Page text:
President Obama sparked fierce debate when he proposed raising the national minimum wage to $10.10 last year; the current national rate is $7.25. At the polls yesterday, voters expressed their strong support of this initiative, even as they cast votes for GOP candidates in the Senate and the House.
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It could have gone either way. The anticipated turnout of Republican voters in this election was high, and traditionally, conservative lawmakers have opposed such increases. But, despite the clear Republican victory last night in the Senate and House, every state that proposed increases on the ballot passed the measure, often, by an overwhelming margin. This suggests bipartisan support for the initiative, particularly because these states all suffered big losses for Democrats alongside the minimum wage increase.
More than two-thirds of voters in Alaska endorsed a minimum wage increase to $9.75 by 2016. Similar margins supported a bump to $8.50 in Arkansas by 2017. Fifty-nine percent of Nebraska’s voters weighed in, raising the state’s rate to $9 an hour by 2016. The margin of support in South Dakota was less significant, but 53 percent of voters have elected to raise the rate there to $8.50 by next year. Additionally, more than three-quarters of San Francisco’s voters have increased their local minimum wage rate to $15 an hour.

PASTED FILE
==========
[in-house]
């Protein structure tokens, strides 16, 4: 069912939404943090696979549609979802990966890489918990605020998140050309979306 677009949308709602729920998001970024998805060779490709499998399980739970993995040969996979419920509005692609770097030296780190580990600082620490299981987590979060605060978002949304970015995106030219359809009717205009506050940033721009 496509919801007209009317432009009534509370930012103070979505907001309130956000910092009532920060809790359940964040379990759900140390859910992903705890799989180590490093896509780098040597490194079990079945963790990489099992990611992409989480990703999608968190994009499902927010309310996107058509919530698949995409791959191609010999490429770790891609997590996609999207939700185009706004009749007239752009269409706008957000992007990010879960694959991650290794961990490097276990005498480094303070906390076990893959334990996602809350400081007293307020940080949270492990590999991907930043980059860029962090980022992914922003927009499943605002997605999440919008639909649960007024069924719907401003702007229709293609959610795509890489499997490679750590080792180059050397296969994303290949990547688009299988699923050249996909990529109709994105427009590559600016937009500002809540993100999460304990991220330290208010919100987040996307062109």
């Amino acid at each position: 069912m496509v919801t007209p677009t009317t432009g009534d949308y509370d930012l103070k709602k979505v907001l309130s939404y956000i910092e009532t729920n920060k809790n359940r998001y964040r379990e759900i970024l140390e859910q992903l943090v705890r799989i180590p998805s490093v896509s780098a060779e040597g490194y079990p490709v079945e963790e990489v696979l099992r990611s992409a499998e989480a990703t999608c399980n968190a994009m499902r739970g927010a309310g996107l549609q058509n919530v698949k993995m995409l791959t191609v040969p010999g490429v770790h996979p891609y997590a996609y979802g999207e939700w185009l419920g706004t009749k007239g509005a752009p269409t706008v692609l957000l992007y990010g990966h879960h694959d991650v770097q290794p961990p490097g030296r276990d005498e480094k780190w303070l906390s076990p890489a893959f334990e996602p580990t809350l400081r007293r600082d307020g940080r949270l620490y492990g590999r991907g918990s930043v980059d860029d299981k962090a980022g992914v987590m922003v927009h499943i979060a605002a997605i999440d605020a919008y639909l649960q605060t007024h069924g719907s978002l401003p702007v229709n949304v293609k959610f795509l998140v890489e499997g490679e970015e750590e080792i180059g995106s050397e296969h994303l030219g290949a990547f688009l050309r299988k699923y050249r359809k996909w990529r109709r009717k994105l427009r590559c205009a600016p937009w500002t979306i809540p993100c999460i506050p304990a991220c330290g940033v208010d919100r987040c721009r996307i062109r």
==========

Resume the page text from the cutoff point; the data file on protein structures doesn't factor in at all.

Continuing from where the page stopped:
Although many other issues contribute to income inequality, including shortened work weeks that prevent workers’ financial advancement, high-deductible health insurance plans, and the impracticality of scheduling second jobs when both employers expect to be top priority, an increase to the minimum wage in these states is a step in the right direction.
Recently, PayScale asked a small sampling of our users to weigh in on the minimum wage debate, and found that users were split, roughly 50/50, with 49.4 percent in favor of raising the minimum to $15 an hour and 50.6 percent against. As more and more states introduce similar measures, this issue may continue to receive bipartisan support.
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